Academic culture is sick, particularly in the arts and letters.
That’s not to say that the pursuit is misguided in itself, but rather that the ideological, behavioral, organizational, and interactive conventions that have come to surround and embody it are now maladaptive. It is, in effect, a culture designed to chase away anyone with brains and self-respect, despite themselves.
And, as if on cue, the Chronicle of Higher Education has begun to police their comments section heavily to quiet the disaffected voices of young academics that have lost hope or that are leaving the academy behind. Rather than embrace their relevance as a space of discourse on the present and future of academic production in the United States, they have become metonymous of the problem itself by simply disallowing comments on any story likely to rouse the rabble and heavily moderating comments elsewhere to ensure that only “the right kind” of comments are allowed.
The result is very tweedy, very demonstrative of serious restraint and discretion, and very fake. It’s bullshit, like much of what passes for inquiry and academics these days—and I don’t mean the “productivity” (articles, books, etc.) but rather the epistemic and cultural regime that surrounds them.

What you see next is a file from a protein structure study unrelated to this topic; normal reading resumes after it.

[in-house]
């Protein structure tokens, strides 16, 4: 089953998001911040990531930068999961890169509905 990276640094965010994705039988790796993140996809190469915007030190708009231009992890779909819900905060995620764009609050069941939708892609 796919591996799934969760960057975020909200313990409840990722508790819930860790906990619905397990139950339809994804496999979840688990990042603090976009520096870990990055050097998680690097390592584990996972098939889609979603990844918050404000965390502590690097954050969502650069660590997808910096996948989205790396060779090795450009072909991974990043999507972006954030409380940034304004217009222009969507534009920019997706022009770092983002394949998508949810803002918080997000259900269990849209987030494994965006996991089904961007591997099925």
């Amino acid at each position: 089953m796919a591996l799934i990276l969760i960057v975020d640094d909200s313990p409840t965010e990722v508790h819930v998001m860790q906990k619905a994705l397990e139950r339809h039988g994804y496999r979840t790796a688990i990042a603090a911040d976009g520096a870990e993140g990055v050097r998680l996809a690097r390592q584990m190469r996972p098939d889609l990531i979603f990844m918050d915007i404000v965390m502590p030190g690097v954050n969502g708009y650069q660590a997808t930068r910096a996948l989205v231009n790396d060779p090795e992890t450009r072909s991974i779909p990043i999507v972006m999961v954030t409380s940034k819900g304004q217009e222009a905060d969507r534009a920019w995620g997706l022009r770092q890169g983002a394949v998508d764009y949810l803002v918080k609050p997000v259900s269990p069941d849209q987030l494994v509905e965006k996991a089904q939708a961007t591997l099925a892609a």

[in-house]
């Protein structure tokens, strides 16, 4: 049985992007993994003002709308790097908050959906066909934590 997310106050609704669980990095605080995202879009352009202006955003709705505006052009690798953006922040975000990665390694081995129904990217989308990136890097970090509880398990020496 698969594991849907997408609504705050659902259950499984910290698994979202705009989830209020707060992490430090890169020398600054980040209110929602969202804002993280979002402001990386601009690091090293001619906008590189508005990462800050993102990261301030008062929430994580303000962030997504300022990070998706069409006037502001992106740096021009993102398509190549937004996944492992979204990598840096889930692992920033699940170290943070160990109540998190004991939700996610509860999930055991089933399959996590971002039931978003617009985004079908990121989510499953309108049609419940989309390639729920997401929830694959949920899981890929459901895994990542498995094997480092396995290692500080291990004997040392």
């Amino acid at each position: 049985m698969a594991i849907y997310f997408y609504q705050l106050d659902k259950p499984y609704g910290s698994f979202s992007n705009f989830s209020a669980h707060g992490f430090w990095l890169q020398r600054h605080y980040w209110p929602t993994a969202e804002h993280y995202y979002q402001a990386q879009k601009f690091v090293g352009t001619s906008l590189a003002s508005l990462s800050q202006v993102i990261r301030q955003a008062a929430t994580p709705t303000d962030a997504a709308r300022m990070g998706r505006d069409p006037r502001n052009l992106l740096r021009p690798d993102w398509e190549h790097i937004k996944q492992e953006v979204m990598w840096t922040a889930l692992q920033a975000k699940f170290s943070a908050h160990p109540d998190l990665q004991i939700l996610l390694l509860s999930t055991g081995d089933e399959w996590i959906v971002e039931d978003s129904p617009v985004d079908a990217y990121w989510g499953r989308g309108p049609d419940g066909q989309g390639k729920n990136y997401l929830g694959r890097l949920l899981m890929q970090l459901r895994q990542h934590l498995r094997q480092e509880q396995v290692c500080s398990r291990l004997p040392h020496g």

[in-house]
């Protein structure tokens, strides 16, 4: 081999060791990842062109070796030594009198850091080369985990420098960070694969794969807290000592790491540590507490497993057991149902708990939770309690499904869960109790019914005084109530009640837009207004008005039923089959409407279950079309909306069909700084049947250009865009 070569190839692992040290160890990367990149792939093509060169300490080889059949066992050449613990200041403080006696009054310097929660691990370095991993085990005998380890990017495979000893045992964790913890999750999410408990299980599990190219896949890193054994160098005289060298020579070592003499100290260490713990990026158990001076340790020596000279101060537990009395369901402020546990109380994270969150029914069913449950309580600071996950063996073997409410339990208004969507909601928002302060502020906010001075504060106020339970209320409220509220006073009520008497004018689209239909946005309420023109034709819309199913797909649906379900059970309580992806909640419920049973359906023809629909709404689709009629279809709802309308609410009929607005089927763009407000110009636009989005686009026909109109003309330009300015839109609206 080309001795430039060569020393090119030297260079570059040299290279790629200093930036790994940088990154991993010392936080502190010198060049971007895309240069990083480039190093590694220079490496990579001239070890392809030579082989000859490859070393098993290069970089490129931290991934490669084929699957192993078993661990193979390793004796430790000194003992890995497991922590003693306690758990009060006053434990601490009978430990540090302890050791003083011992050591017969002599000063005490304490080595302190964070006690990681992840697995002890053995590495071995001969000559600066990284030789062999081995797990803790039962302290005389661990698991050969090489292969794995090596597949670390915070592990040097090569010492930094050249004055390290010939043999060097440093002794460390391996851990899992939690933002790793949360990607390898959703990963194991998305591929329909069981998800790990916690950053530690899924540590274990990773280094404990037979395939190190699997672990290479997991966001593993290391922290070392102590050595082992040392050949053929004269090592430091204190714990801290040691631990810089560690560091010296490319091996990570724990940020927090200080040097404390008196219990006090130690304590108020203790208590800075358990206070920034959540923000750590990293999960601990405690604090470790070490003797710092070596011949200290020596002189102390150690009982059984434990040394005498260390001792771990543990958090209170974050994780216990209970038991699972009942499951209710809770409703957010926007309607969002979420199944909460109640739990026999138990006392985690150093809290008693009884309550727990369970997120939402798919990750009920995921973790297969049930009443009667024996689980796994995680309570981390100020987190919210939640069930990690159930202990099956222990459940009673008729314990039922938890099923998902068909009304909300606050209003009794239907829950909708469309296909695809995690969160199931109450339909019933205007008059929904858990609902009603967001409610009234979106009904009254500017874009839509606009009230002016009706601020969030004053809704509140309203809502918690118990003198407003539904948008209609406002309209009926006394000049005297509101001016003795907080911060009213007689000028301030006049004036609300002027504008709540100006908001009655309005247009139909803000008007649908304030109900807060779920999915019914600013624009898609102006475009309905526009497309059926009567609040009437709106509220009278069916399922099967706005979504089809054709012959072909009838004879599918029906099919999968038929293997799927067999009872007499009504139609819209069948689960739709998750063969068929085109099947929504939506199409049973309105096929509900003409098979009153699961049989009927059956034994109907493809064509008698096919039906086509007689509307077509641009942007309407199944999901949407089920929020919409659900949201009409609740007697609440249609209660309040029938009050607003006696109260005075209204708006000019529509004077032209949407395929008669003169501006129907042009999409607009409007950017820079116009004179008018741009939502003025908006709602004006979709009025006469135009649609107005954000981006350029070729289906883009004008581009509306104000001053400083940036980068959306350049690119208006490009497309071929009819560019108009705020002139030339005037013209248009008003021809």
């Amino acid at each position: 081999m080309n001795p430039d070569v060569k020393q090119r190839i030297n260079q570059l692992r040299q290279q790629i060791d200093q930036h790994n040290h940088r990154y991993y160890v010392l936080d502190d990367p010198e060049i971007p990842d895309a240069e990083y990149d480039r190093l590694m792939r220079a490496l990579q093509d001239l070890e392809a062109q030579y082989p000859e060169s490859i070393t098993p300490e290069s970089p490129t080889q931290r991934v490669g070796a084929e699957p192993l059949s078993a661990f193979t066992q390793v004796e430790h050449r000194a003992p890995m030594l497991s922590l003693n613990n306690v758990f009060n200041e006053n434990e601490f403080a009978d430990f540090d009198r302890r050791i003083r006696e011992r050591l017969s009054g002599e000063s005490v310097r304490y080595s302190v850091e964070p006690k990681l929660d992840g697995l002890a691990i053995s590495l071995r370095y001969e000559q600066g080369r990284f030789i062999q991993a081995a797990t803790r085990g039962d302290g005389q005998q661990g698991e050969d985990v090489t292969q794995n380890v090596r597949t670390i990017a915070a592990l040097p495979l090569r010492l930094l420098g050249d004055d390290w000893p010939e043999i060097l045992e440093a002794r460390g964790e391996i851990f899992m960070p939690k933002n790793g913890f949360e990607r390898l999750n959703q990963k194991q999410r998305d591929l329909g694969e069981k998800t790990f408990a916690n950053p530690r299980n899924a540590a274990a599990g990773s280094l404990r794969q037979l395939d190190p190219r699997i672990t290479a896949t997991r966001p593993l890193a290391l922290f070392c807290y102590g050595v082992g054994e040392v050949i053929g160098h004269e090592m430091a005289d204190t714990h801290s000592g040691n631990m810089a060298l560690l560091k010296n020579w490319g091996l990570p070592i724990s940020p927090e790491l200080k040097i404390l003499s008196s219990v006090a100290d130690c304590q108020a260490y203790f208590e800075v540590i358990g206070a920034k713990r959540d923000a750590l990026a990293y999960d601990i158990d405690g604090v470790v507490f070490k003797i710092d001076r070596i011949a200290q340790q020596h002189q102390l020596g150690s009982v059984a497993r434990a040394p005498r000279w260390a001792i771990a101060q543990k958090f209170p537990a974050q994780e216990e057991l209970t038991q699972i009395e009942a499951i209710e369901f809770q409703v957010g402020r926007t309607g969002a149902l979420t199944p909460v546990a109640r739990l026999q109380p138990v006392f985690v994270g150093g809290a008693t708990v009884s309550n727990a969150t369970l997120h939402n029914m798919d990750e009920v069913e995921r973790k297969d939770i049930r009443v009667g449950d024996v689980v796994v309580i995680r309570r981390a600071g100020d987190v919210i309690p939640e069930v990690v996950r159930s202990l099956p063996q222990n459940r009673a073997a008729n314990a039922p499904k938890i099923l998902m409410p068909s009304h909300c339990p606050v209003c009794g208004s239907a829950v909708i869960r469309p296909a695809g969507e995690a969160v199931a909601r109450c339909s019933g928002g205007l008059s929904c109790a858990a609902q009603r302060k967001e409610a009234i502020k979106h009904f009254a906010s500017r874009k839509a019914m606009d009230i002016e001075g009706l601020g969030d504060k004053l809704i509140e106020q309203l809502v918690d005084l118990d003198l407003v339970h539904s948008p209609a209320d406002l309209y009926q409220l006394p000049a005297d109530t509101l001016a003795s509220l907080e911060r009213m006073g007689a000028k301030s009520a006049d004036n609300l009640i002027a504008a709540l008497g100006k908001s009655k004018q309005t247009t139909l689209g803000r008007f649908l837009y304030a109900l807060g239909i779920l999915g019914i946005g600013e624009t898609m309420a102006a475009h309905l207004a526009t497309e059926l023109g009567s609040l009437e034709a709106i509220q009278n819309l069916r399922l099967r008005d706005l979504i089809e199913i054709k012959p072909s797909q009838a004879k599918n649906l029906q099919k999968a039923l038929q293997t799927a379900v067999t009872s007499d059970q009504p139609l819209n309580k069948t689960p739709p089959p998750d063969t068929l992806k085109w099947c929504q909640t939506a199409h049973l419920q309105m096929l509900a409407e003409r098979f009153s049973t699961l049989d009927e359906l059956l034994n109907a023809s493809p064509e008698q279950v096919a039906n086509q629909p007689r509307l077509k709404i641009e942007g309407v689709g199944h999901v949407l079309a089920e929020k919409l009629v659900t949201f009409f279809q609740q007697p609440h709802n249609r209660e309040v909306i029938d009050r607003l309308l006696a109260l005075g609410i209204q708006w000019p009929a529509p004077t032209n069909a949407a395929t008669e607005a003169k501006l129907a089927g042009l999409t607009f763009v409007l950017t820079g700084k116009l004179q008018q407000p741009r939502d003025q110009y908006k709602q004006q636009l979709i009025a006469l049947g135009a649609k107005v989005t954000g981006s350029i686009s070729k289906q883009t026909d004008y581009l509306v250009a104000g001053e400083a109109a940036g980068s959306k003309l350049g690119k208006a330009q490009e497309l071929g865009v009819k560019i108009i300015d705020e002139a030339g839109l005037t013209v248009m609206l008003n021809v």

There’s a reason that STEM is where it is relative to the arts and letters, and it’s not entirely to do with the rational-instrumentalist ethos of a technology-capitalist society, or with the historical specificity of the trajectory of the patriarchy, etc. Some of it is because the STEM folks are more interested in their present work and in doing/seeing more of the same from others than in preserving their social privilege, status, and identity. (And, N.B. converse to the point, the present work that they are interested in is emphatically not that self-same social privilege, status, and identity, which they find to be boring.) They’re just too damned geeky to give a shit about what’s going on around them; they can’t stop thinking about their robot/laser/proof/etc.
That this enthusiasm is lacking in the arts and letters to such an extent that the enterprise becomes an often transparently self-serving exercise in posturing and public performance tells me that either some much-maligned names have been correct and history is over or that the Right People that the arts and letters are trying to protect are, in fact, the Wrong People in a national and incestuous club of middle-school cliques and intrigues, with the Actual Right People mostly operating and doing interesting work elsewhere, where there is no “game to play.”
This begs a rhetorical question: Where have all the arts and letters geeks gone?
No, not the professoriate. The geeks. And why are they no longer one and the same?
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Whenever you find yourself saying “I don’t have time to…” it should be taken as a strong clue that you very much need to tell yourself to “make time to…”